Early Hollywood was dominated by women both in front of and behind the screen. Here are 5 women who left a lasting mark in the film industry.
Anna May Wong was the first Chinese American movie star and the first Asian American actress to be known around the world. She acted in many movies in Hollywood during the 1920s, but moved to Europe in 1928, because she was tired of racism in casting. Actors of other races were often chosen to play Chinese roles. The roles offered to her were for smaller roles rather than the lead, frequently for mysterious or exotic characters. Wong retired early from Hollywood in 1942, but she did return to acting in the 1950s and became the first Asian American to play the lead in a U.S. television series.
Born Gladys Louise Smith, “America’s Sweetheart” Mary Pickford starred in fifty-two motion pictures. Pickford traveled promoting the sale of Liberty Bonds during World War I and co-founded United Artists as an actor’s rights advocate. Pickford was not only a successful actress but also an intelligent businesswoman who was the first woman in Hollywood to earn a million dollars a year. In 1927 Mary was one of the 36 original founders of the Academy of Motion Picture Arts and Sciences, the organization that host the Oscars.
Dolores Del Río was a Mexican actress who became the first Latin American Hollywood star. Del Río made her first film appearance in Joanna (1925) which elevated her Hollywood status. As quick as her film career rose it soon plateaued after the transition from silent film to sound. She starred in similar silent and sound films, in which she worked hard to perfect her English. As her Hollywood fame began to decline, she moved back to Mexico where she became an important fixture of the Golden Age of Mexican cinema, following the peak of her international career. Throughout her career, which included radio, television, and theatre, she was admired internationally as a cinematic icon.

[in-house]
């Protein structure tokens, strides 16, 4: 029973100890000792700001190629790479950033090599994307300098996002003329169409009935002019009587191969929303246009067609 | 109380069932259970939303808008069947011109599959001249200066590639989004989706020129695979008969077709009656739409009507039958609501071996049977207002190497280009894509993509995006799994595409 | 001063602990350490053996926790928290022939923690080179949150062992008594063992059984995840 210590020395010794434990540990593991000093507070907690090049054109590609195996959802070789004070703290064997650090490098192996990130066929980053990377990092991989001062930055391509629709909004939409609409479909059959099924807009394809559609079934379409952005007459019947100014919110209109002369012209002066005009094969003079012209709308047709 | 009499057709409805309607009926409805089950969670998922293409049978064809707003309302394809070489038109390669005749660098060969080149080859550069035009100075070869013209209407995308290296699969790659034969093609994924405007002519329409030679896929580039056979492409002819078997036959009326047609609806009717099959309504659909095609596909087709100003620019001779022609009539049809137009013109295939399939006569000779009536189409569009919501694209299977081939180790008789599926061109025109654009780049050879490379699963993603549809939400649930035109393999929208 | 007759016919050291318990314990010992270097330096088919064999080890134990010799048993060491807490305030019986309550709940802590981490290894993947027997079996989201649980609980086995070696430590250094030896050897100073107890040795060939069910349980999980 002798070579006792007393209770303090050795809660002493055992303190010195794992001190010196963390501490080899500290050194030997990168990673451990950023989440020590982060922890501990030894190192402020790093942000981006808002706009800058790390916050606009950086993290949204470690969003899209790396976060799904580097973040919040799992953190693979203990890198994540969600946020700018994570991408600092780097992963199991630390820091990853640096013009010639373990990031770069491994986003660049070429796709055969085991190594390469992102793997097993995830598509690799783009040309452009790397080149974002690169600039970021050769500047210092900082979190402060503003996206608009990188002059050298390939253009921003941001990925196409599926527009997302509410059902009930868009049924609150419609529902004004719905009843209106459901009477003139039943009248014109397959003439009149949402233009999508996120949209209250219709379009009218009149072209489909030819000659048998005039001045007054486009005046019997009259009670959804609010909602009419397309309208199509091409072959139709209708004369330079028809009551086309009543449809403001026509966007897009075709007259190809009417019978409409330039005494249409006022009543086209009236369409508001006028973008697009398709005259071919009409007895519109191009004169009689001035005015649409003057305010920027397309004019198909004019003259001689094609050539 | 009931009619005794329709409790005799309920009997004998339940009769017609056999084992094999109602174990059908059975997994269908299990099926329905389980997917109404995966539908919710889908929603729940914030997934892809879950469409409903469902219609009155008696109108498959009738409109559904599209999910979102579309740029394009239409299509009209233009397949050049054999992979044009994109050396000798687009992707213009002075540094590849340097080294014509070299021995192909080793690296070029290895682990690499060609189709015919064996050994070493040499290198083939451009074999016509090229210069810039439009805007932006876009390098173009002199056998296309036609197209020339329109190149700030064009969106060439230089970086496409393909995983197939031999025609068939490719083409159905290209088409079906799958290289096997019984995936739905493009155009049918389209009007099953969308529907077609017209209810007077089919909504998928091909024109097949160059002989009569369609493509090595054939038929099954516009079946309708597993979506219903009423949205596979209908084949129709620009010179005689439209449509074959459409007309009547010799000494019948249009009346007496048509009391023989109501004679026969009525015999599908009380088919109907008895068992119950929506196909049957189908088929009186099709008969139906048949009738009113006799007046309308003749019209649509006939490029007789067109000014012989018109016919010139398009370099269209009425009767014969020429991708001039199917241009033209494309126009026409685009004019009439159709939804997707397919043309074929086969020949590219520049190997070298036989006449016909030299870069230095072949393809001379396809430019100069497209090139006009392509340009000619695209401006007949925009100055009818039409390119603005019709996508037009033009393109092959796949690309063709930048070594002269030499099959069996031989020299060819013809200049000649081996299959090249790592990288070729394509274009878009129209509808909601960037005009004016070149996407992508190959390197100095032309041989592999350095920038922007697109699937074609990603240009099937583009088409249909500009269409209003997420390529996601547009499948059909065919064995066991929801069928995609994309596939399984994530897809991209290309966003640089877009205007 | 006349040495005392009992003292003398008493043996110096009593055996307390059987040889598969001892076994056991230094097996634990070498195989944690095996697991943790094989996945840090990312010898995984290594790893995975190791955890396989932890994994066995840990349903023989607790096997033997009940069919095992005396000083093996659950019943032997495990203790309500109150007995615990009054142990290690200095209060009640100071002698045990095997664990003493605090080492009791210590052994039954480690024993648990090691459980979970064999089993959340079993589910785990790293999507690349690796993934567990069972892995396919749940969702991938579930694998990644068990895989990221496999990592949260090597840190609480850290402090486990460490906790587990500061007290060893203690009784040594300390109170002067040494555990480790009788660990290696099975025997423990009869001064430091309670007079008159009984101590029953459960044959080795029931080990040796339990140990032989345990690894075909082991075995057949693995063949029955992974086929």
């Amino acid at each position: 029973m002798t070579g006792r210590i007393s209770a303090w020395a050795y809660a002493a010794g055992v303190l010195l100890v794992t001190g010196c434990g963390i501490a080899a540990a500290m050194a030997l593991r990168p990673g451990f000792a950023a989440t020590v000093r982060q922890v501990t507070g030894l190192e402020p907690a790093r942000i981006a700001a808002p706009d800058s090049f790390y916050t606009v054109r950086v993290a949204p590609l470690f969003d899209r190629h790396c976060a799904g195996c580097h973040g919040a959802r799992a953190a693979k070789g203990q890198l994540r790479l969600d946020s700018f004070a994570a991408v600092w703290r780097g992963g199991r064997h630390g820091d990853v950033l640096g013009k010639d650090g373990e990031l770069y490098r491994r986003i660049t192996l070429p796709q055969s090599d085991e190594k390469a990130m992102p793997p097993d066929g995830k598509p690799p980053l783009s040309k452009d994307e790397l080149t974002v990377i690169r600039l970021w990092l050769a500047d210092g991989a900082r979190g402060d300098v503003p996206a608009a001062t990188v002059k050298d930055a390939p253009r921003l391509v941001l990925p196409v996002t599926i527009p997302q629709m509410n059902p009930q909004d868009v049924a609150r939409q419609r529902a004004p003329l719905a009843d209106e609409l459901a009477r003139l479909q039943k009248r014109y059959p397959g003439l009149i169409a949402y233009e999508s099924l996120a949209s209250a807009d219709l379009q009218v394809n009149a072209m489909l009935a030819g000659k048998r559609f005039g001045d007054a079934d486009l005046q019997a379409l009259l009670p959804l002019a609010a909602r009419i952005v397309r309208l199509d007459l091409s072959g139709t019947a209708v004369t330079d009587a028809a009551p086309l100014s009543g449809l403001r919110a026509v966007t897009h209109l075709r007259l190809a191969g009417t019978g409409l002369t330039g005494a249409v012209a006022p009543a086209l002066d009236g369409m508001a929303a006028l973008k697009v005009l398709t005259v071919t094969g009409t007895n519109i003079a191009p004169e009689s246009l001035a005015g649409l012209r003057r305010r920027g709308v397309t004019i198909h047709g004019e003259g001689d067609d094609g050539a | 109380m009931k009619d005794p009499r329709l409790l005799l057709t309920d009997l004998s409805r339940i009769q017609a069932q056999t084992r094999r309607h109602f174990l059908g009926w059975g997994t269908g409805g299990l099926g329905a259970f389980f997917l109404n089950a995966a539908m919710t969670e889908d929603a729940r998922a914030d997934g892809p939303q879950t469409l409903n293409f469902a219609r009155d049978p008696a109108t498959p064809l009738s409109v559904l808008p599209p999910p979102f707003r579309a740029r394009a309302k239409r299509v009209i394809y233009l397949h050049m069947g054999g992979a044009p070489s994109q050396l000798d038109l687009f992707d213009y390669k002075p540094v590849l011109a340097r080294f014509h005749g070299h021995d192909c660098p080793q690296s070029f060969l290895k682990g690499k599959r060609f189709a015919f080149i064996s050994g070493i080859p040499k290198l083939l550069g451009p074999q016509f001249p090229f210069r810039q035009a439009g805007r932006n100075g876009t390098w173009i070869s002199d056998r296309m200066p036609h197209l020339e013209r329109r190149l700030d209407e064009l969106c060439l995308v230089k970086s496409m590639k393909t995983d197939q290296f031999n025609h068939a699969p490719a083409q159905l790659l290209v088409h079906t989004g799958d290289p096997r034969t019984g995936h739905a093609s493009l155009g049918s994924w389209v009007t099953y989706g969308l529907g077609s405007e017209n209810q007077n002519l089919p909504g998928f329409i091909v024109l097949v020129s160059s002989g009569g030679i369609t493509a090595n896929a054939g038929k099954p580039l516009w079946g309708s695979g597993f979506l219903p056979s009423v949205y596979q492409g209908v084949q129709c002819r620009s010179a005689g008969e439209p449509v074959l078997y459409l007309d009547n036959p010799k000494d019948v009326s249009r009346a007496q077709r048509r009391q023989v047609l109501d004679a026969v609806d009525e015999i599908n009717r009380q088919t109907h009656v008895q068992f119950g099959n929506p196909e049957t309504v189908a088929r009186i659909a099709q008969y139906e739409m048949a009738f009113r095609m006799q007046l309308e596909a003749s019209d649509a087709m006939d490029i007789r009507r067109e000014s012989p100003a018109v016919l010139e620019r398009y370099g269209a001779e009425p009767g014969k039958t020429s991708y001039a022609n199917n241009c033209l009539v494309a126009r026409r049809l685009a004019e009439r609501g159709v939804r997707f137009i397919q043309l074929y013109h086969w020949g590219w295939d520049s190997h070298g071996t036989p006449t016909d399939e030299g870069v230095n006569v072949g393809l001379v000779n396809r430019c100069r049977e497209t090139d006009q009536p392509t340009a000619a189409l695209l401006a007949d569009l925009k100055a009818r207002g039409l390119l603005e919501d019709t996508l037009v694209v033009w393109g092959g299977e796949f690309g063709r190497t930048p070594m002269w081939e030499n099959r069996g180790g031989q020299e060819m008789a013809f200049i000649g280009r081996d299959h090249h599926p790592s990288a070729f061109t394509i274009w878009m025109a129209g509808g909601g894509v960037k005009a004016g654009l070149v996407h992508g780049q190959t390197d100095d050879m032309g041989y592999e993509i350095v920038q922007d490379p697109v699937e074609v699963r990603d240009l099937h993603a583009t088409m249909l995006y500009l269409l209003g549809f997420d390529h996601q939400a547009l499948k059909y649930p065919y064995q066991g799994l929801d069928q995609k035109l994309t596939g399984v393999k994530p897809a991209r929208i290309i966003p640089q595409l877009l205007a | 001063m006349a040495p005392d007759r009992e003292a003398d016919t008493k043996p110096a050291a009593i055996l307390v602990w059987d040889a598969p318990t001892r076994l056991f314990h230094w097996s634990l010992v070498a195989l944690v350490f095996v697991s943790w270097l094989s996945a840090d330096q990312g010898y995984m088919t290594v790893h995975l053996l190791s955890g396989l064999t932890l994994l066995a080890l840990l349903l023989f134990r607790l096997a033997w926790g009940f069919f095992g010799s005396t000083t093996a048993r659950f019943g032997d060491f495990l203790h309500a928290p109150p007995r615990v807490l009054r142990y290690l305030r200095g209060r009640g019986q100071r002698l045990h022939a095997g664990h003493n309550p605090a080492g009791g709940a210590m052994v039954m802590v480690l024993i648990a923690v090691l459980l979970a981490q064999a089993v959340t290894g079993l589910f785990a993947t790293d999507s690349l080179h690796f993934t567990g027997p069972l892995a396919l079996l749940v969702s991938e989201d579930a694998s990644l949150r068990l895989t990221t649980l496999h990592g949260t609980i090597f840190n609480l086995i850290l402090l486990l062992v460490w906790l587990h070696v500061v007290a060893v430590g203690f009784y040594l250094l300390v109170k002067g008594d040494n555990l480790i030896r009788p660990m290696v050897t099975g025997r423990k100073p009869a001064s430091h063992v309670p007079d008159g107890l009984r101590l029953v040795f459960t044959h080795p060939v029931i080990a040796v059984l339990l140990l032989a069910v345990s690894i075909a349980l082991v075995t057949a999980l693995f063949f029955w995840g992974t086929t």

Hedy Lamarr was an Austrian-American actress during Hollywood’s “Golden Age” and an inventor. Discovered at age sixteen, Lamarr worked on her inventions in her trailer on set. She and George Antheil patented the “Secret Communication System,” an early method of spread spectrum communication in 1942. The original idea, meant to solve the problem of enemies blocking or detecting signals from radio-controlled missiles during World War II, involved changing radio frequencies simultaneously. With the advent of the transistor and its later downsizing, Lamarr’s idea became important to both the military and the cell phone industry.
Born in Ontioro in the late 1800s, Florence Lawrence is considered to be the world’s first movie star. Lawrence starred in her first silent film in 1906, and over the course of the year she starred in a total of 38 films. She worked with pioneering director D. W. Griffith on dozens of films, including his first movie The Adventures of Dollie.She became to be known as the “Biograph Girl” for her leading roles in Biograph Studio films. Movies did not yet put actors names in credits so the public was unaware of Lawrence’s name but she was one of the most famous faces in America. That changed in 1910 when Lawrence became the first actor to be publicly credited for a film.
Are you feeling inspired by women filmmakers of the past? Support women filmmakers of today by attending the 2019 Women’s Film Festival San Diego! See the full line up of films here